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The Cy Young shows up, the Cardinals can't break through

I'm writing to tell you that despite the bravery and relentlessness typical of the crew on the Salty Dog, the ship, crew and accompanying task force have been lost with no survivors.

Ken Blaze-USA TODAY Sports

The Salty Dog drifted through the harbor anxiously awaiting an opportunity to get back out on the open sea. He was a proud ship, defiant of the scuttlebutt around the fleet: the Salty Dog needs a little more rest between contests; the ole veteran was getting licked a few times more often these days; it was time. The crew heard the same gossip at port when they disembarked. While there was once a day the Salty Dog's very presence would instill a bit of fear in the locals during these port calls, the crew now found the witless among them taken advantage of. It is true, the book was out that the crew was working twice as hard to keep the Salty Dog afloat, out of pride. 

The veteran vessel had performed admirably the last few voyages, silencing its foes and even unleashing the old battery of cannons. Once the pride of the fleet, the ships cannons were in desperate need of repair, repair that many thought perhaps too costly as the structure that carried them neared its last visit to the shipyards. The cannons misfired often and lacked the lightning-like explosiveness of their youth. Nonetheless, the ship's wiley maneuvering and headstrong will to win was its true calling card. 


On this particular morning, the Salty Dog found itself on patrol near the rather progressive shipyard in the regrettably named land of Cleavers. Surrounded by swampland and getting the worst of the winter had rendered this poor city hopeless apart from its shipyard. The people had grown accustomed to having to patiently build with skills taught and learned from within without the advantages of a more diversified and prosperous city. Under the employ of Louis the Great, the Salty Dog had been sent to enforce an embargo on trade runs, while providing cover for passing trade ships of our own. 

Arriving late to the embargo, the Salty Dog found himself chasing multiple trade ships on their way through the embargo. Adding to the already inopportune circumstances, the Kluber, a well known ship re-keeled by the "Cleavers" (I sympathize with those that would prefer to use less colloquial terms for our enemies, but alas, that is a conversation perhaps lost on the brave seamen of the Salty Dog), was seen portside striking our own trade ships with round after round. 

Right away, our captain noticed the cannons were not firing with the precision he had become accustomed and, given the efficiency with which the Kluber was dispatching our own forces, he decided to refine his approach at the expense of time. We re-bored the cannons with all the haste you could hope for, but before the cannons had gripped the first balls to launch them starboard, the vessels were quite far away, close to the extent of our range, even in the most optimal of conditions. While we sent a couple rounds in hopes of catching a lucky burst, the Moss and Murphy were able to distract us enough with their own efforts to allow those first two ships, the Kipnis and Santana to score a successful blockade-busting run.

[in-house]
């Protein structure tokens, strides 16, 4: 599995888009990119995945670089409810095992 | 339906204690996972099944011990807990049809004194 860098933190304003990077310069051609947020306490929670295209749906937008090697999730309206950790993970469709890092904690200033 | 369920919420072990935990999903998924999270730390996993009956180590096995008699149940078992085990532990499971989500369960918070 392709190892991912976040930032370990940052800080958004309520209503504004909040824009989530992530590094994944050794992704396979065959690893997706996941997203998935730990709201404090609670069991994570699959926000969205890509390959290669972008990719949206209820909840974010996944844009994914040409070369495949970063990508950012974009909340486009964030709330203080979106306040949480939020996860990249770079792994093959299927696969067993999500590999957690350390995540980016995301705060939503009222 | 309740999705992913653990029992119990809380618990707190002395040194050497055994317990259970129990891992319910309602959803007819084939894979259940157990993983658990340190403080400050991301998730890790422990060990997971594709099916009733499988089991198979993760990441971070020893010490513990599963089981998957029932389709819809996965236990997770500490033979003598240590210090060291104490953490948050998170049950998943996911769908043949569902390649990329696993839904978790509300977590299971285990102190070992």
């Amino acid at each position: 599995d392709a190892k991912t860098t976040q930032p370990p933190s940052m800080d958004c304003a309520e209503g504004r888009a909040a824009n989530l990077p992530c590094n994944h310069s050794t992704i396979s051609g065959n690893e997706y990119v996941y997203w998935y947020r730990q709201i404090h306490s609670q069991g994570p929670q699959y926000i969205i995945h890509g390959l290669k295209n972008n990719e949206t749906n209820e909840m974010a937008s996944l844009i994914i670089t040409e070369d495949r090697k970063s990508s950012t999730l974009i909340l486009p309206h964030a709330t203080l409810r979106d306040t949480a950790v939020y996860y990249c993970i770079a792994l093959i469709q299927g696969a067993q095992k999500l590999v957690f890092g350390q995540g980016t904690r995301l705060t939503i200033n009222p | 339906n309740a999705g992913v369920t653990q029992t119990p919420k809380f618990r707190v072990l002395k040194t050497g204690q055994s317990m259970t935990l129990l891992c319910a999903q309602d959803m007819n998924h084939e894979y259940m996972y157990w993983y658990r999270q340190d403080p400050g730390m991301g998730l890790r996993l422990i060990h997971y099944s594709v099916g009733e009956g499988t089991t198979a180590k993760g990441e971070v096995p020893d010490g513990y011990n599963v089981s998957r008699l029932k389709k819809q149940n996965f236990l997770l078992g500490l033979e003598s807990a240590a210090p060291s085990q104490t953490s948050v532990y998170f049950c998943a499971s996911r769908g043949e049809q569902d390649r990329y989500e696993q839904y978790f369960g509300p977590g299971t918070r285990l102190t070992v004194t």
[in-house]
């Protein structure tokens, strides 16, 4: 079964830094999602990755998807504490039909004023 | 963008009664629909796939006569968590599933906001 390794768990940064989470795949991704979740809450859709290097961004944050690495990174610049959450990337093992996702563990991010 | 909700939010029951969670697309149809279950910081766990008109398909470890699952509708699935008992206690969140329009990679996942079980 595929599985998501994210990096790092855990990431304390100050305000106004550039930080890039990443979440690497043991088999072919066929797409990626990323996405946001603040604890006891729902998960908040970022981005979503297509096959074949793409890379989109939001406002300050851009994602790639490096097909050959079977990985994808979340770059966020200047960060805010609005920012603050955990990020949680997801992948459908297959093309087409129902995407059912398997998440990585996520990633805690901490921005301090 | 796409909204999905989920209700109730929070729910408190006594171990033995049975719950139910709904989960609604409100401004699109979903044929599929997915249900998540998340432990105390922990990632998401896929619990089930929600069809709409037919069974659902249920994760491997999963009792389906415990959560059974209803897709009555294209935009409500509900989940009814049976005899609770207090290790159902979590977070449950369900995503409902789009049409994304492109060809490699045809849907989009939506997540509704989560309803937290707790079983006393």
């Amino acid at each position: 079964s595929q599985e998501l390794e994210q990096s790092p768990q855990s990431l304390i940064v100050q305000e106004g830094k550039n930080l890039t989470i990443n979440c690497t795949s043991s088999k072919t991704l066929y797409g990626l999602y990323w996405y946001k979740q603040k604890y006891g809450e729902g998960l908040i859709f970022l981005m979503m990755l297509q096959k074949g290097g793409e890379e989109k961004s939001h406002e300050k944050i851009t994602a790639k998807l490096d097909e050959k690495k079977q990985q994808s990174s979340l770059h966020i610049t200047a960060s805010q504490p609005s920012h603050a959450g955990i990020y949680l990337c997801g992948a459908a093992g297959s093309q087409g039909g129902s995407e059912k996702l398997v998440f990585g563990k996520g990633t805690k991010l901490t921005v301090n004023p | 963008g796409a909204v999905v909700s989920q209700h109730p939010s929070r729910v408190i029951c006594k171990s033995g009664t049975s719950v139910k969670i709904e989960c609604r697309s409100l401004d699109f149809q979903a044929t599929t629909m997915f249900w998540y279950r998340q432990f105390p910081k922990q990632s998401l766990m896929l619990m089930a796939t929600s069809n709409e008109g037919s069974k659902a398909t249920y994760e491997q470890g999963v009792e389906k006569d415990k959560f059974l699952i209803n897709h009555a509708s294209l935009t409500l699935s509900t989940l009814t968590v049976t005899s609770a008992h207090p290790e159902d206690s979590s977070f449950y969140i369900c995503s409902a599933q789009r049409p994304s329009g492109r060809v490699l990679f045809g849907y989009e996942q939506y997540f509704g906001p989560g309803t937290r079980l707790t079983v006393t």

In the second, the crew begun to wonder if, again, we would be limping out of another tough battle as the Ramirez turned double cannons on our flagship! Unheard of for such a light-hitting ship, the Ramirez caught us by surprise to be sure. Once again, trouble was on the horizon as the Ramirez shocked us into distraction, allowing more ships to walk past our throttle point, their hometown. As they filled their path to the free trade routes of the open sea, The ole Salty Dog bore down and showed the grit that has exemplified such a storied career at sea, but the Kluber, all this time was sending our ships to the bottom with such efficiency, leaving us breathless and near despair.


I'm writing to tell you that despite the bravery and relentlessness typical of the crew on the Salty Dog, the ship, crew and accompanying task force have been lost, with no survivors. An enemy ship, the Kluber showed up with uncommon tenacity and precision, sinking ship after ship with nary a miss. I would like to write you to confirm that we will exact revenge on the Kluber specifically, but intel reports state that the Kluber sailed from port after the devastation. Rest assured, without the protection of the prestigious vessel, we will exact a swift revenge on those damn Cleavers and rock their world tomorrow.

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There was some drama about the balls being used, but Lackey settled down after the first despite any funny business. He was effectively wiley in maintaining the 2 run difference while Kluber was effectively unhittable. Little can be said or done in the face of such a remarkable performance except that you have to tip your cap and move on to the next game, whether because of pine tar, slippery balls or just fantastic pitching.

This being my third recap, I've intentionally taken a somewhat unorthodox approach to them. Please let me know if you'd prefer something more akin to box score regurgitation or whether you like the weird. Feedback may or may not matter when writing future recaps.